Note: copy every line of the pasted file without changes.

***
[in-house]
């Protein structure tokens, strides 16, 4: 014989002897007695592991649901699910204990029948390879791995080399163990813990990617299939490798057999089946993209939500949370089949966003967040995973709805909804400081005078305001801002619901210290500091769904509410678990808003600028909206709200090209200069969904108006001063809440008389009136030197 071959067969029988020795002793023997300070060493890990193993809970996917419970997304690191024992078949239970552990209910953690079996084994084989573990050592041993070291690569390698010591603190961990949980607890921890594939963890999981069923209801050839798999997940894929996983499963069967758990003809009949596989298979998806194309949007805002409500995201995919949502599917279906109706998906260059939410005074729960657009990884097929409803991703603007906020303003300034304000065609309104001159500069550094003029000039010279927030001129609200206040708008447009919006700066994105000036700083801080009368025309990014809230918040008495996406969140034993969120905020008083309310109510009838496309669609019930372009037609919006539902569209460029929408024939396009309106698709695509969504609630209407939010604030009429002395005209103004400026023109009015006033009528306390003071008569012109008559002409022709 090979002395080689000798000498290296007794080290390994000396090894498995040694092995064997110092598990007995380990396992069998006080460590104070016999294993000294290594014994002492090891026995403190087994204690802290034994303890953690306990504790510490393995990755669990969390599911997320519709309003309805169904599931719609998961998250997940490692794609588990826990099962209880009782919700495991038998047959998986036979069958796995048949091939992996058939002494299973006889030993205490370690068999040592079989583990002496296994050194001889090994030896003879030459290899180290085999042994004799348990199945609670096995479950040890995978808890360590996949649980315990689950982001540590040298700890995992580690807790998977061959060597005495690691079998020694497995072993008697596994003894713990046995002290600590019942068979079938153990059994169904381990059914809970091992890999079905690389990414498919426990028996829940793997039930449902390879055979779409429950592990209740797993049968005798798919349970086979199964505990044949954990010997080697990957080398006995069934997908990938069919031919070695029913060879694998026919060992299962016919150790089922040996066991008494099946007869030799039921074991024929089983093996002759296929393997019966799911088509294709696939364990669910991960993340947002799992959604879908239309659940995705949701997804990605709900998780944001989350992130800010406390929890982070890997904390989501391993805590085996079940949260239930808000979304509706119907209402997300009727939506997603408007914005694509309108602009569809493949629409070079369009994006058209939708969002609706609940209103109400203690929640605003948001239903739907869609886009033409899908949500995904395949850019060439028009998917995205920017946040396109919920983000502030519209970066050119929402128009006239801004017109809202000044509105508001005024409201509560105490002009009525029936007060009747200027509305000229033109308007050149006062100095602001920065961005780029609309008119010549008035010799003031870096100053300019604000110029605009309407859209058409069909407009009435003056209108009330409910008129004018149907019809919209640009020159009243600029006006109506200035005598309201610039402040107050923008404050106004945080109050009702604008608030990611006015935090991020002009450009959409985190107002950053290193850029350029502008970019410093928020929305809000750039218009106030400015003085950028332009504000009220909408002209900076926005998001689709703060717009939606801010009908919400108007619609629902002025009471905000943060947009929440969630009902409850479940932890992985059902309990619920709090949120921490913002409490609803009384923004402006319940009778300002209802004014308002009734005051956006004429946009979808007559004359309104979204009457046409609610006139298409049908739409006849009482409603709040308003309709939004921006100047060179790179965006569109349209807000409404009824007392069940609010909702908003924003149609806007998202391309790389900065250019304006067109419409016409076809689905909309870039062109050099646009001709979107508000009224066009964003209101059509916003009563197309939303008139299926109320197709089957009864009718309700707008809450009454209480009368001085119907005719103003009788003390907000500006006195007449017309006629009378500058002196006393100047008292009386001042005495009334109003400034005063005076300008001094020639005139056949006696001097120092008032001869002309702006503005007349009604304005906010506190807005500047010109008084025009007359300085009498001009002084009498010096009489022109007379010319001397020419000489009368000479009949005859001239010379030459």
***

[in-house]
């Protein structure tokens, strides 16, 4: 014989002897007695592991649901699910204990029948390879791995080399163990813990990617299939490798057999089946993209939500949370089949966003967040995973709805909804400081005078305001801002619901210290500091769904509410678990808003600028909206709200090209200069969904108006001063809440008389009136030197 071959067969029988020795002793023997300070060493890990193993809970996917419970997304690191024992078949239970552990209910953690079996084994084989573990050592041993070291690569390698010591603190961990949980607890921890594939963890999981069923209801050839798999997940894929996983499963069967758990003809009949596989298979998806194309949007805002409500995201995919949502599917279906109706998906260059939410005074729960657009990884097929409803991703603007906020303003300034304000065609309104001159500069550094003029000039010279927030001129609200206040708008447009919006700066994105000036700083801080009368025309990014809230918040008495996406969140034993969120905020008083309310109510009838496309669609019930372009037609919006539902569209460029929408024939396009309106698709695509969504609630209407939010604030009429002395005209103004400026023109009015006033009528306390003071008569012109008559002409022709 090979002395080689000798000498290296007794080290390994000396090894498995040694092995064997110092598990007995380990396992069998006080460590104070016999294993000294290594014994002492090891026995403190087994204690802290034994303890953690306990504790510490393995990755669990969390599911997320519709309003309805169904599931719609998961998250997940490692794609588990826990099962209880009782919700495991038998047959998986036979069958796995048949091939992996058939002494299973006889030993205490370690068999040592079989583990002496296994050194001889090994030896003879030459290899180290085999042994004799348990199945609670096995479950040890995978808890360590996949649980315990689950982001540590040298700890995992580690807790998977061959060597005495690691079998020694497995072993008697596994003894713990046995002290600590019942068979079938153990059994169904381990059914809970091992890999079905690389990414498919426990028996829940793997039930449902390879055979779409429950592990209740797993049968005798798919349970086979199964505990044949954990010997080697990957080398006995069934997908990938069919031919070695029913060879694998026919060992299962016919150790089922040996066991008494099946007869030799039921074991024929089983093996002759296929393997019966799911088509294709696939364990669910991960993340947002799992959604879908239309659940995705949701997804990605709900998780944001989350992130800010406390929890982070890997904390989501391993805590085996079940949260239930808000979304509706119907209402997300009727939506997603408007914005694509309108602009569809493949629409070079369009994006058209939708969002609706609940209103109400203690929640605003948001239903739907869609886009033409899908949500995904395949850019060439028009998917995205920017946040396109919920983000502030519209970066050119929402128009006239801004017109809202000044509105508001005024409201509560105490002009009525029936007060009747200027509305000229033109308007050149006062100095602001920065961005780029609309008119010549008035010799003031870096100053300019604000110029605009309407859209058409069909407009009435003056209108009330409910008129004018149907019809919209640009020159009243600029006006109506200035005598309201610039402040107050923008404050106004945080109050009702604008608030990611006015935090991020002009450009959409985190107002950053290193850029350029502008970019410093928020929305809000750039218009106030400015003085950028332009504000009220909408002209900076926005998001689709703060717009939606801010009908919400108007619609629902002025009471905000943060947009929440969630009902409850479940932890992985059902309990619920709090949120921490913002409490609803009384923004402006319940009778300002209802004014308002009734005051956006004429946009979808007559004359309104979204009457046409609610006139298409049908739409006849009482409603709040308003309709939004921006100047060179790179965006569109349209807000409404009824007392069940609010909702908003924003149609806007998202391309790389900065250019304006067109419409016409076809689905909309870039062109050099646009001709979107508000009224066009964003209101059509916003009563197309939303008139299926109320197709089957009864009718309700707008809450009454209480009368001085119907005719103003009788003390907000500006006195007449017309006629009378500058002196006393100047008292009386001042005495009334109003400034005063005076300008001094020639005139056949006696001097120092008032001869002309702006503005007349009604304005906010506190807005500047010109008084025009007359300085009498001009002084009498010096009489022109007379010319001397020419000489009368000479009949005859001239010379030459």